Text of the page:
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Five Tips to Better Sleep

 Posted by on July 18, 2013 at 07:00
Jul 182013
 

Kelli

Kelli

“To sleep: perchance to dream: ay there’s the rub!” Thank you Shakespeare’s “Hamlet” from the 1600s. Of course, “Hamlet” is a tragedy and this quote is talking about death, but for me on those long, sleepless nights this famous line from the “To be or not to be” soliloquy runs through my mind. I have even been known to ad-lib a little, shouting out “O sleep why dost thou elude me so?” The dogs usually are the only ones who care I’m awake and that’s because insomnia is often accompanied by interesting middle of the night food choices. They are good with my dramatics if cheese is involved.

When I checked to see what I would be writing this week, I snorted out loud. Recently I had stayed up, unwillingly, until 0430. I was restless, unsettled and just couldn’t relax enough to go to bed. Needless to say I was not in the best form the following day.

I tried a prescription sleep aid once. My children would wait about thirty minutes after I had taken it and then come in and ask me questions. I have vague memories of ridiculous questions and even more ridiculous answers. Apparently, I am quite entertaining.

So to help us all develop better sleep habits and allow our pride to remain intact, here are some easy tips to incorporate into most schedules and families.

Set a sleep schedule. One of the most difficult things to do with a house full of children, but could be the most effective change we make. Going to bed and rising at the same time each day sets your body into a rhythm.  And if you can get to sleep, then stay asleep, you will have more restful sleep!

Problem: I have children and a busy schedule, but I am not a schedule kind of personality. It pains me to live by a calendar.

Solution: Sleep is a common denominator among all the animals in my house—children, adults and dogs. We all need it and there is no reason not to involve all of us. Dogs are easy.  I yawn, and they immediately fall over asleep. The kids are more challenging. Now that it’s summer, this is a great time to thwart your want-to-be night owls. Trust me; you don’t want to establish poor sleep patterns during the summer. Summer ends and those first few weeks of school will be miserable.

Exercise, but not right before bedtime. It’s proven that exercise, especially cardio, improves length and quality of sleep. Your body’s temperature stays elevated for about four hours after working out. Once you begin to cool down, sleep-inducing melatonin is released. So by my calculations, back it up four or five hours from when you’d like to be asleep.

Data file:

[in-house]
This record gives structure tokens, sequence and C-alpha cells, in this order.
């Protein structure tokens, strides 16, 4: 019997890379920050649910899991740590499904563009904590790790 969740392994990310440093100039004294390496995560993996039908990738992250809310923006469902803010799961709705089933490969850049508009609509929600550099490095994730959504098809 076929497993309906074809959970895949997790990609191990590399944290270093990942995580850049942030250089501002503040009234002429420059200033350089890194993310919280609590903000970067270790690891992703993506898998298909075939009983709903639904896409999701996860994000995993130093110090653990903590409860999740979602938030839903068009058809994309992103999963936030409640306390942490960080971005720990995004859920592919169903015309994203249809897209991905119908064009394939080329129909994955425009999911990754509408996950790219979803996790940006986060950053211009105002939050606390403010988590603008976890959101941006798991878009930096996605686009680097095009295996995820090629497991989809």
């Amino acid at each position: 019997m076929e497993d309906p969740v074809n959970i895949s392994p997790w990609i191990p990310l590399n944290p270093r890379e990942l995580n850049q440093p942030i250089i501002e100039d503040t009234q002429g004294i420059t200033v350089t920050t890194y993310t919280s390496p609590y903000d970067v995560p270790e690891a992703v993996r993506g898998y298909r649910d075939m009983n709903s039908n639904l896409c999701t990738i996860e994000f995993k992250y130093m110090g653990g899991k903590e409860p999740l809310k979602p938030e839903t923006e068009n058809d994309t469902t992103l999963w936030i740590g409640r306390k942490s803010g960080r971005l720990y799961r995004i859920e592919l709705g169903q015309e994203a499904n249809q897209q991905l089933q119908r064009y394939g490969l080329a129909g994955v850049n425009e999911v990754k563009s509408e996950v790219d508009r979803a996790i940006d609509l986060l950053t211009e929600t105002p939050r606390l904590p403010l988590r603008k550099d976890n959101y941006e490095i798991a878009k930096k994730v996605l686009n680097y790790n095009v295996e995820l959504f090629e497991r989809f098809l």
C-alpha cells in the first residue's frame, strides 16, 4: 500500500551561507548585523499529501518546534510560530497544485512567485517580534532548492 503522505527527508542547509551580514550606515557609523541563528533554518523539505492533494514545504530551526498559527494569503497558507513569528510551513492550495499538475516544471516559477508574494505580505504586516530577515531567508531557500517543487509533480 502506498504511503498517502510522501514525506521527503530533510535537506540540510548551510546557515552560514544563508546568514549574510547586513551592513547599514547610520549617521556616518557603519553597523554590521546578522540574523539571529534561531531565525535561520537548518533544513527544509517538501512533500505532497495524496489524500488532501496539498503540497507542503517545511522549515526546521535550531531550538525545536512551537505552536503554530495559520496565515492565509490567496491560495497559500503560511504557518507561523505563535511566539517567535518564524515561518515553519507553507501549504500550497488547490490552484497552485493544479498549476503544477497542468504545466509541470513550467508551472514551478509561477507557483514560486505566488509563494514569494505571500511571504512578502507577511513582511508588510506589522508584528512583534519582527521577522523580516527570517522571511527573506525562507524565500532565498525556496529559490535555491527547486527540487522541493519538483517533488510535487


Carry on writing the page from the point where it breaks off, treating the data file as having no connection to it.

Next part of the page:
Problem: I have children and a busy schedule, but I am not a schedule kind of personality. (Sound familiar? Imagine how my husband feels!)

Solution: Start with a brisk thirty-minute walk after work or after dinner. No kids to chase and drag along? Grab your electronic device, your neighbor or an animal to walk. I recommend dogs.

Turn off all electronics, including anything with a backlit screen two hours before you want to be asleep.

Problem: I just lost you on this one, didn’t I? The reality is these devices are stimulants. They keep our minds engaged, and we easily tune out or overlook those “I’m sleepy” signals.

Solution: Turn down the lights, light candles, play soothing music or read a book. Read to your children or have them read to you. THAT puts me to sleep. You might be pleasantly surprised at the peace that comes into your home when you block out the world.  With the ability to record shows or go online, that favorite show is no longer an excuse. And listen closely; even if your kids say you’re torturing them and it looks like you are preparing for a séance or something, ignore them. I did.

Make sure it’s cool, dark and smells good. I’m so old, I just thought of the Fonz from “Happy Days.” But that is not what I’m referring to. Cool the house using fans or the air conditioner to circulate the air. Between 65 and 75 degrees is ideal, but pay attention to how YOU feel. Slipping between cool sheets signals the release of melatonin, but you shouldn’t be chilled under the covers. You can also facilitate this same response with a hot shower or bath prior to going to bed.

Watch out for light sources that will trick your brain into staying awake, and spray your room with sleep-inducing scents like lavender or chamomile. Place a few drops of essential oils in water, shake it up and spritz your pillowcases to activate the alpha activity in the back of your brain, which leads to relaxation and a more sound sleep.

Problem: If it’s more than just you in the home, you have to find the best compromise for the house’s temperature for all.

Solution: Do what I do: tell them I’m the mom (or dad), so YOU go put on a hoodie. If your spouse is complaining, just ask them who they want to wake up to, you, fully rested, or Medusa? There are hoodies that fit spouses too…

Use white noise. A low level soothing noise will help tune out other sounds helping you fall asleep and stay asleep.

Problem: My family thinks video games, most music and 23 teenage girls sleeping over is white noise.

Solution: Hide the controllers, turn off the router (no way they will watch local channels after 11:00 pm) and limit the number of girls or nights they sleep over.

Bottom line: If you are having trouble sleeping or sleeping well, you will have to make changes. If you’re stressed, making a few simple adjustments and talking about your stress may make a huge difference. If you are having an ongoing problem, call and talk with a Military OneSource consultant or your primary care provider and check out the chill drills to help you with the relaxation part.

Now, to nap or not to nap… That is the question.

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